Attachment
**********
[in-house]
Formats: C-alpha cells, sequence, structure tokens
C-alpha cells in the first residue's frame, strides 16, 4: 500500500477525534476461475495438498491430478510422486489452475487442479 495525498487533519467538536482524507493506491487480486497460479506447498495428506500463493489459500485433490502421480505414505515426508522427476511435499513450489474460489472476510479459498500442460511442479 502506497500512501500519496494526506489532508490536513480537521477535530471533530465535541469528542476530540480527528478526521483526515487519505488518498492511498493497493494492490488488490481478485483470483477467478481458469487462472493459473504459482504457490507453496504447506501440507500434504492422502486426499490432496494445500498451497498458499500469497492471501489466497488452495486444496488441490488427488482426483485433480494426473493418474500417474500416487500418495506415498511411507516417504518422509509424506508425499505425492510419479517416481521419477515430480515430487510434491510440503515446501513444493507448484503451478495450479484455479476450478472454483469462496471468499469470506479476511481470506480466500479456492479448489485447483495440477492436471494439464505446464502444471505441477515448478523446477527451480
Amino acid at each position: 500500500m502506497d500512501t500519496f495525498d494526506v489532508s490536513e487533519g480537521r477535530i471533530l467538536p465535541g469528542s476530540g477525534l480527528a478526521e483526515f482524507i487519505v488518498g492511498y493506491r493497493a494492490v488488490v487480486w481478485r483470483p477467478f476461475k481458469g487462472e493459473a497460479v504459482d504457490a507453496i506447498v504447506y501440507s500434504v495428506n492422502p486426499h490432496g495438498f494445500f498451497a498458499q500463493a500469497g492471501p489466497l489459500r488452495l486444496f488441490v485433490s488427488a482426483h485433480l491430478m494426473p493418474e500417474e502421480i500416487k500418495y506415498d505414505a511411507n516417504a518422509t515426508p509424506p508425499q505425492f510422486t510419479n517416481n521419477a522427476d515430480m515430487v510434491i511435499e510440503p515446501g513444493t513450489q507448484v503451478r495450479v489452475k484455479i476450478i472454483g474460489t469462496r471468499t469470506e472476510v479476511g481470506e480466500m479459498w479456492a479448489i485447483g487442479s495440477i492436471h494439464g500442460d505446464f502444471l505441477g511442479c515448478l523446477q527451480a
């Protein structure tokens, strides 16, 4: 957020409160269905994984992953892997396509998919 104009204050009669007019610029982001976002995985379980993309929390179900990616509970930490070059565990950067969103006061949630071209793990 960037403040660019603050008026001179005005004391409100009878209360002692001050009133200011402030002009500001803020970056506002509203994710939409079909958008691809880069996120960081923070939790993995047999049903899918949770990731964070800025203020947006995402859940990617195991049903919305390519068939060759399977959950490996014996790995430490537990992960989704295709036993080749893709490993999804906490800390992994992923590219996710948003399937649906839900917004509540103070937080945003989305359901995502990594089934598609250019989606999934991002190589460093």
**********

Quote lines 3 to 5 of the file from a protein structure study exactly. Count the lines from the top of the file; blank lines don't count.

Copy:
C-alpha cells in the first residue's frame, strides 16, 4: 500500500477525534476461475495438498491430478510422486489452475487442479 495525498487533519467538536482524507493506491487480486497460479506447498495428506500463493489459500485433490502421480505414505515426508522427476511435499513450489474460489472476510479459498500442460511442479 502506497500512501500519496494526506489532508490536513480537521477535530471533530465535541469528542476530540480527528478526521483526515487519505488518498492511498493497493494492490488488490481478485483470483477467478481458469487462472493459473504459482504457490507453496504447506501440507500434504492422502486426499490432496494445500498451497498458499500469497492471501489466497488452495486444496488441490488427488482426483485433480494426473493418474500417474500416487500418495506415498511411507516417504518422509509424506508425499505425492510419479517416481521419477515430480515430487510434491510440503515446501513444493507448484503451478495450479484455479476450478472454483469462496471468499469470506479476511481470506480466500479456492479448489485447483495440477492436471494439464505446464502444471505441477515448478523446477527451480
Amino acid at each position: 500500500m502506497d500512501t500519496f495525498d494526506v489532508s490536513e487533519g480537521r477535530i471533530l467538536p465535541g469528542s476530540g477525534l480527528a478526521e483526515f482524507i487519505v488518498g492511498y493506491r493497493a494492490v488488490v487480486w481478485r483470483p477467478f476461475k481458469g487462472e493459473a497460479v504459482d504457490a507453496i506447498v504447506y501440507s500434504v495428506n492422502p486426499h490432496g495438498f494445500f498451497a498458499q500463493a500469497g492471501p489466497l489459500r488452495l486444496f488441490v485433490s488427488a482426483h485433480l491430478m494426473p493418474e500417474e502421480i500416487k500418495y506415498d505414505a511411507n516417504a518422509t515426508p509424506p508425499q505425492f510422486t510419479n517416481n521419477a522427476d515430480m515430487v510434491i511435499e510440503p515446501g513444493t513450489q507448484v503451478r495450479v489452475k484455479i476450478i472454483g474460489t469462496r471468499t469470506e472476510v479476511g481470506e480466500m479459498w479456492a479448489i485447483g487442479s495440477i492436471h494439464g500442460d505446464f502444471l505441477g511442479c515448478l523446477q527451480a
């Protein structure tokens, strides 16, 4: 957020409160269905994984992953892997396509998919 104009204050009669007019610029982001976002995985379980993309929390179900990616509970930490070059565990950067969103006061949630071209793990 960037403040660019603050008026001179005005004391409100009878209360002692001050009133200011402030002009500001803020970056506002509203994710939409079909958008691809880069996120960081923070939790993995047999049903899918949770990731964070800025203020947006995402859940990617195991049903919305390519068939060759399977959950490996014996790995430490537990992960989704295709036993080749893709490993999804906490800390992994992923590219996710948003399937649906839900917004509540103070937080945003989305359901995502990594089934598609250019989606999934991002190589460093």